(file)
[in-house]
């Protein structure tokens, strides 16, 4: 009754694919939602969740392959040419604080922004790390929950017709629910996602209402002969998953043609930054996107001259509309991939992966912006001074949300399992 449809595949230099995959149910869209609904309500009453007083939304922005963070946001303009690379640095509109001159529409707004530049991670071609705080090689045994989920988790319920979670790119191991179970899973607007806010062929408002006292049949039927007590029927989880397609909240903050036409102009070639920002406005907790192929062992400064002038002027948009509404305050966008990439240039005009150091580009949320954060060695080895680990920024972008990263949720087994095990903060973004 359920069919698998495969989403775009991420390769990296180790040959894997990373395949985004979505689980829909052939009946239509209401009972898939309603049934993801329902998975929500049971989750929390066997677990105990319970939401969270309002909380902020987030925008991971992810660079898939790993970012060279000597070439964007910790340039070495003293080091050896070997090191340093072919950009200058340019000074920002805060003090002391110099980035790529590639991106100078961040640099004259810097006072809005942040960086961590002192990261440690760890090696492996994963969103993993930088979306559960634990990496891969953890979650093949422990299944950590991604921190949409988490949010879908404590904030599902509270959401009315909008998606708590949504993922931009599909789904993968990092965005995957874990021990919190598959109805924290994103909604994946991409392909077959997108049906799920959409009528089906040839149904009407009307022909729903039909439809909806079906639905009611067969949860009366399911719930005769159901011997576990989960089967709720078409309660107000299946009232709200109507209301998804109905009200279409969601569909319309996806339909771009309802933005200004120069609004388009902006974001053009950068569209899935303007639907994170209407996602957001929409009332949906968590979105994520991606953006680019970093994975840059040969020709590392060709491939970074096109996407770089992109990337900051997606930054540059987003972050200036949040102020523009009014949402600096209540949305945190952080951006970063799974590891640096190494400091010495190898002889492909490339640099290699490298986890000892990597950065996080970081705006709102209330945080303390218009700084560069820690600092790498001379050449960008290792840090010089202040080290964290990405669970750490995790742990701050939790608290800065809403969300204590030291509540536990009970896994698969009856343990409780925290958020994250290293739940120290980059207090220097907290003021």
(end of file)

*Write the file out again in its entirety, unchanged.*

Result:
[in-house]
């Protein structure tokens, strides 16, 4: 009754694919939602969740392959040419604080922004790390929950017709629910996602209402002969998953043609930054996107001259509309991939992966912006001074949300399992 449809595949230099995959149910869209609904309500009453007083939304922005963070946001303009690379640095509109001159529409707004530049991670071609705080090689045994989920988790319920979670790119191991179970899973607007806010062929408002006292049949039927007590029927989880397609909240903050036409102009070639920002406005907790192929062992400064002038002027948009509404305050966008990439240039005009150091580009949320954060060695080895680990920024972008990263949720087994095990903060973004 359920069919698998495969989403775009991420390769990296180790040959894997990373395949985004979505689980829909052939009946239509209401009972898939309603049934993801329902998975929500049971989750929390066997677990105990319970939401969270309002909380902020987030925008991971992810660079898939790993970012060279000597070439964007910790340039070495003293080091050896070997090191340093072919950009200058340019000074920002805060003090002391110099980035790529590639991106100078961040640099004259810097006072809005942040960086961590002192990261440690760890090696492996994963969103993993930088979306559960634990990496891969953890979650093949422990299944950590991604921190949409988490949010879908404590904030599902509270959401009315909008998606708590949504993922931009599909789904993968990092965005995957874990021990919190598959109805924290994103909604994946991409392909077959997108049906799920959409009528089906040839149904009407009307022909729903039909439809909806079906639905009611067969949860009366399911719930005769159901011997576990989960089967709720078409309660107000299946009232709200109507209301998804109905009200279409969601569909319309996806339909771009309802933005200004120069609004388009902006974001053009950068569209899935303007639907994170209407996602957001929409009332949906968590979105994520991606953006680019970093994975840059040969020709590392060709491939970074096109996407770089992109990337900051997606930054540059987003972050200036949040102020523009009014949402600096209540949305945190952080951006970063799974590891640096190494400091010495190898002889492909490339640099290699490298986890000892990597950065996080970081705006709102209330945080303390218009700084560069820690600092790498001379050449960008290792840090010089202040080290964290990405669970750490995790742990701050939790608290800065809403969300204590030291509540536990009970896994698969009856343990409780925290958020994250290293739940120290980059207090220097907290003021």